The Christmas warriors have officially jumped the shark.
In a bizarre, disturbing (who brags about sneaking a gun into a coffee shop??), and lie filled rant (no, Starbucks wasn't mad and no, they didn't hate what happened), self-appointed religious watchdog Joshua Feuerstein decided to lob the latest volley in the make believe War On Christmas™ by portraying a subtle design change in Starbucks' holiday cups as some sort of heinous attack on the Christian faith.
A subtle change that in no way whatsoever involved Christian iconography being removed.
But as ridiculous as that sounds, it only gets more absurd when you realize that Feuerstein's approach to "pranking" Starbucks in retaliation to the perceived sleight was to give them his business by buying a cup of coffee.
You can't make this stuff up.
Well, you can, and that's kinda the point. As we all know too well, coffee cups are merely the most recent battlefront in the imaginary War On Christmas™, a pretend persecution complex that is built upon lie after lie of supposedly angry companies and a mythical organized disdain for Christmas that would make even the Grinch blush.
That War On Christmas™ doesn't exist.
It's called capitalism. We live in a pluralistic society that - and I know this will come as a shock to the Christmas warriors - celebrates multiple religious holidays in the month of December. It makes perfect sense for them to try to appeal to as many customers as possible in order to make as much money as possible by embracing the entire range of things being celebrated in December, instead of focusing on just one particular niche.
But as Starbucks and so many others have learned, mo money, mo problems.
Now, while it's true that the traditional War On Christmas™ doesn't exist, there is a very real war on Christmas and it's not being waged by a heathen secular society hellbent on marginalizing the faithful.
It's being waged by Christians.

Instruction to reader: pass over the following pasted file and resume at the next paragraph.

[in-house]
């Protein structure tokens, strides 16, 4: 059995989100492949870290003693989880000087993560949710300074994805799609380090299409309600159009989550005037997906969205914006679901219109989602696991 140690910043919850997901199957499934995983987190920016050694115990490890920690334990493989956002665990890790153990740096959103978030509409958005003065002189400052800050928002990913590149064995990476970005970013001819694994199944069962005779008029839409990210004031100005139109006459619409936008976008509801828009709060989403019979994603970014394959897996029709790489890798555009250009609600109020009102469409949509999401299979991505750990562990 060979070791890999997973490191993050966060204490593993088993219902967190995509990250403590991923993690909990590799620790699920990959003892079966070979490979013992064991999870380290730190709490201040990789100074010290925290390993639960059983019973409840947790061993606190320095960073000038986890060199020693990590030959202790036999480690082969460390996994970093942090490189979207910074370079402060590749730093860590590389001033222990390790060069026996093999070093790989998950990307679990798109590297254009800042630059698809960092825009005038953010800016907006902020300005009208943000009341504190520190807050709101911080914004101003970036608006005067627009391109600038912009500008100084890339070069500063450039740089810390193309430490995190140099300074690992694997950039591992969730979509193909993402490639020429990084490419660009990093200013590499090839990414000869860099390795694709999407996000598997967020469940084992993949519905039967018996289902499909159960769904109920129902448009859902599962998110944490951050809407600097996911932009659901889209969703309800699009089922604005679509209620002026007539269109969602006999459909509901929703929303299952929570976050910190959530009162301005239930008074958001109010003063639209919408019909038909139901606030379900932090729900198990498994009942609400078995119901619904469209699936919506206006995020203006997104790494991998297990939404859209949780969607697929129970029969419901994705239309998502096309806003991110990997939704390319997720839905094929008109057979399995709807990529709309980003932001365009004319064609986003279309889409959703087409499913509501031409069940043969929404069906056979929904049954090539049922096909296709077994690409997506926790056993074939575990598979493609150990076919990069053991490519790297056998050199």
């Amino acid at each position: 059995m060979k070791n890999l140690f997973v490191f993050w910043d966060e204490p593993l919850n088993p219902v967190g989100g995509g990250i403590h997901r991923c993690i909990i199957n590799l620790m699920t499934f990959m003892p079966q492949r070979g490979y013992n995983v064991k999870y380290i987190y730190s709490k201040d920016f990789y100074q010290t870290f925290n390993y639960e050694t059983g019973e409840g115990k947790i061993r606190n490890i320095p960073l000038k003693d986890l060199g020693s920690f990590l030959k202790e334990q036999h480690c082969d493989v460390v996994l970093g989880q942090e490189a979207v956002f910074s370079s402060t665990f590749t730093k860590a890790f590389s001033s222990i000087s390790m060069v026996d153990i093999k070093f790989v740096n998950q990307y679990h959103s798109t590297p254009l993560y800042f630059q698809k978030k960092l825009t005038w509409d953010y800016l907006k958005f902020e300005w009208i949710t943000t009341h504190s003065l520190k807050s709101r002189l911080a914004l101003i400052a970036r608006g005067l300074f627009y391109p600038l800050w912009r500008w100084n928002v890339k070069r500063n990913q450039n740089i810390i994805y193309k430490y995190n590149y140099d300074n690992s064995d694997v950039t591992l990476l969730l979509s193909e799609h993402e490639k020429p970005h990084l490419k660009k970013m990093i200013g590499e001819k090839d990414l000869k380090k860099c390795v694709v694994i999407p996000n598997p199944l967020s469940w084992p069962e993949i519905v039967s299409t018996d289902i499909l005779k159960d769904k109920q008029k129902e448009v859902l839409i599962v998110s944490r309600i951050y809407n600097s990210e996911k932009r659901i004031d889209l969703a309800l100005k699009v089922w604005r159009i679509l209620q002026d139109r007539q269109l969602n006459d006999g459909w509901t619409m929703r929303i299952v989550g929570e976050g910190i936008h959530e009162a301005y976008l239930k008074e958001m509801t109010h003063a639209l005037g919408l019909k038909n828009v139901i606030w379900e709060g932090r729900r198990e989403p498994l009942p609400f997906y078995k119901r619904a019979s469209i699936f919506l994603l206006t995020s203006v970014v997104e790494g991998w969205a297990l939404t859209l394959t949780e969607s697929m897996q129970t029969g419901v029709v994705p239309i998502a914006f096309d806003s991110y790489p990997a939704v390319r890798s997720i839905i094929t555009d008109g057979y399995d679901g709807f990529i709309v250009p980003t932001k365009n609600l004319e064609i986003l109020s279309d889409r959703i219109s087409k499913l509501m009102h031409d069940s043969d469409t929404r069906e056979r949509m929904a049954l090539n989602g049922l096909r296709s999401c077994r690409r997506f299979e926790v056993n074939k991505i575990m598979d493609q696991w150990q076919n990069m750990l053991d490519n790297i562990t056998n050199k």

Let me explain.
Consider the true meaning of Christmas. And, no, I'm not talking about the heartwarming moral at the end of every made for TV Christmas special.
Despite having since been hijacked by Santa Claus and our atheist overlords at Starbucks, Christmas was, once upon a time, a radical idea: that God became man in order to redeem all of creation.
That's what Christmas is really all about: the Incarnation, when God became one of us in the form of a helpless baby born to poor, young parents, and laid in a filthy trough. At its very heart, Christmas is about a divine act of radical humility and complete solidarity with humanity, offering hope for all mankind, but particularly the poor, the oppressed, and the helpless.
When we reduce Christmas to an ideological marketing battle, the very foundation of this holiest of days is dismantled and the humility and solidarity which define it are replaced with pride and exclusion, arrogance and condemnation.
Of course, all of us have at one point or another or even right now turned this holy moment into a profane act of materialism that's more focused on presents than the Presence that changed everything. But we've gone beyond the simple absurdity of attaching materialism to a holiday that celebrates the birth of a poor baby who would grow up to be a homeless man.
By turning Christmas into a battle over ideology and marketing, we - not Starbucks or Target or anybody else - strip this holiest of days of the very significance we're claiming to defend.
Christmas is about a radical act of divine incarnation, but our war has turned it into nothing more than a battle over decorations and an opportunity to indulge ourselves in unbridled materialism. We've baptized our lust for a privileged place in society in the rhetoric of a holy crusade and in so doing waged a war of destruction on the Day of Incarnation that no corporation could ever compete with.
The Day of Incarnation is about God caring about others, but we're too focused on ourselves to even realize there actually are other holidays in December our neighbors may be celebrating too.
The Day of Incarnation is about solidarity with the poor, the oppressed, and the marginalized, but we're too busy caring about the design of a cup to care about the poor farmer who made that cup of coffee possible.
The Day of Incarnation is about God lowering God's self in order to serve and save humanity, but all we care about this time of the year is elevating ourselves above everyone and everything in society.
The Day of Incarnation is about bringing creation back into right relationship both with its Creator and with each other, but there can be no coming together when we draw ideological lines in the sand and refuse to make space for others.
The Day of Incarnation is built on one of the most incredible truths of all time: that God loves us, that God is for us, and God has come to dwell among us. Our war on Christmas is built on nothing but lies intended to stoke fear and stir division.
There is no War On Christmas™, but there is a war on Christmas of our own creation and it's drowning out the radical message of humility, solidarity, and hope that is the Incarnation.
That war is a battle worth fighting against and, fortunately, the tactics for doing so are simple.
Feed the hungry, clothe the naked, stand with the oppressed, and love one another.
By this they will know we are His disciples and give glory to our Father in heaven.
This post originally appeared at ZackHunt.net